2018 journal article
Chattonella subsalsa (Raphidophyceae) growth and hemolytic activity in response to agriculturally-derived estuarine contaminants
HARMFUL ALGAE, 76, 66–79.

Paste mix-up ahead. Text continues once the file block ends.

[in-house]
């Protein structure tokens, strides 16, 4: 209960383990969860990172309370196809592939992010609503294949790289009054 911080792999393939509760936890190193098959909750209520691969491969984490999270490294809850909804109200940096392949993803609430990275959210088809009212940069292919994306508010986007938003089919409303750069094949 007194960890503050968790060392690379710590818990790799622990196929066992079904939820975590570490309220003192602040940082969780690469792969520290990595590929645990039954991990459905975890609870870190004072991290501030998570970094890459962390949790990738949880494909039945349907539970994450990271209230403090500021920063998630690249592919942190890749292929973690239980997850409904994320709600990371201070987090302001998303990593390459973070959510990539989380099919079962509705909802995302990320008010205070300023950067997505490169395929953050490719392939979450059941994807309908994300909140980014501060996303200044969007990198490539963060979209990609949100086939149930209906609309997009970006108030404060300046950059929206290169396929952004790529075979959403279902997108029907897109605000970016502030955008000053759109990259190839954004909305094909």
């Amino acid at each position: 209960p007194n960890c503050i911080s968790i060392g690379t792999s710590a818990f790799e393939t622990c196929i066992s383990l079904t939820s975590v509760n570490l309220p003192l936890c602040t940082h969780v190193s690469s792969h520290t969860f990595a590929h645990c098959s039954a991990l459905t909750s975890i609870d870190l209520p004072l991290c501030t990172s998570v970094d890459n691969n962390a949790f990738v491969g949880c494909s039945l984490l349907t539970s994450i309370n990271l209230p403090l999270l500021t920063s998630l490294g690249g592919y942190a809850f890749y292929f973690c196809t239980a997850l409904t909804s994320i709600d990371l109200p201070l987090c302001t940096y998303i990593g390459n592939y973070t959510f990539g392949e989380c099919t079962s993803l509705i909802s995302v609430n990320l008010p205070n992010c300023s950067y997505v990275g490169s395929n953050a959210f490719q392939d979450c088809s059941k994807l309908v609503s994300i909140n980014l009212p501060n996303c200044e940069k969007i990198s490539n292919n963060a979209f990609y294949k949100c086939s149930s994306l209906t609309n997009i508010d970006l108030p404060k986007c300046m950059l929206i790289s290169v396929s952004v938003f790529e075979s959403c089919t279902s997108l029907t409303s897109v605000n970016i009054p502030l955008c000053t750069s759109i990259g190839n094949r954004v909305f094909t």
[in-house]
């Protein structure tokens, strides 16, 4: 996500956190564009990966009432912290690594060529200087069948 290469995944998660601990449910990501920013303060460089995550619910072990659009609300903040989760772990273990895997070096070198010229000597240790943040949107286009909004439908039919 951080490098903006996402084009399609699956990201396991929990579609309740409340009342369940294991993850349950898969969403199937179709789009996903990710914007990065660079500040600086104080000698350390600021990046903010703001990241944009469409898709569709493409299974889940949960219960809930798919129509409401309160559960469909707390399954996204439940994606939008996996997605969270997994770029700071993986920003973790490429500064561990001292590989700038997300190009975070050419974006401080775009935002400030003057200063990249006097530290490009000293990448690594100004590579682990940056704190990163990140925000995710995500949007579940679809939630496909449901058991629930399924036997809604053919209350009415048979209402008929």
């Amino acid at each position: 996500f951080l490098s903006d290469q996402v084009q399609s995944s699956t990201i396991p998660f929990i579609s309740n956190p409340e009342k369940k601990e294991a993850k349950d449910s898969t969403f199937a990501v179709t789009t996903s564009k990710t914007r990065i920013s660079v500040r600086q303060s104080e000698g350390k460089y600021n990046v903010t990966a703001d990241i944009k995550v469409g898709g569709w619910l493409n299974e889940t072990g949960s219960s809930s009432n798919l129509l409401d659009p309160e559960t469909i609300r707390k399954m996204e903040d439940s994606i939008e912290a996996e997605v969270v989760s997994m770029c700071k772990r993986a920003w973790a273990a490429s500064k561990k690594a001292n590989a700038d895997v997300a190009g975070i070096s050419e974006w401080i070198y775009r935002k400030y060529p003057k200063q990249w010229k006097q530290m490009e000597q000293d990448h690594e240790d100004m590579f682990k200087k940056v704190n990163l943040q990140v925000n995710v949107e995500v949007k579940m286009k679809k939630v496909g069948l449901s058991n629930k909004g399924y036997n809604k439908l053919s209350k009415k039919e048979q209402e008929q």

The potential for toxic contaminants and nutrient pollution to alter natural cycles of estuarine phytoplankton blooms is well known, yet few studies have examined how these combined stressors affect harmful algal species. Here, a robust testing protocol was developed to enable an ecotoxicological assessment of responses to commonly co-occurring estuarine contaminants by harmful algal bloom species. The population growth and toxicity (as cell density and hemolytic activity, respectively) of a cultured strain of the toxigenic raphidiophycean, Chattonella subsalsa, were assessed in two experiments (duration 10 days and 28 days) across a gradient of atrazine concentrations and N:P ratios simulating nutrient-rich versus nutrient-depleted regimes. The response of this large-celled, slowly growing alga to atrazine × nutrients depended on growth phase; atrazine was most inhibitory during early exponential population growth (day 10), whereas nutrient regime was a more important influence during later phases of growth (day 28). Without atrazine, toxicity toward fish was highest in low-P cultures. At atrazine levels >25 μg L-1, hemolytic activity was highest in low-N cultures, and increased with increasing atrazine concentration in all nutrient-limited cultures. Hemolytic activity varied inversely with atrazine concentration in N,P-replete conditions. Overall, atrazine inhibitory effects on population growth of this C. subsalsa strain depended on the growth phase and the nutrient regime; hemolytic activity was higher and further enhanced by atrazine in low N-P regimes; and atrazine inhibited hemolytic activity in nutrient-replete conditions. The data suggest that, depending on the growth phase and nutrient regime, atrazine can help promote toxic C. subsalsa blooms.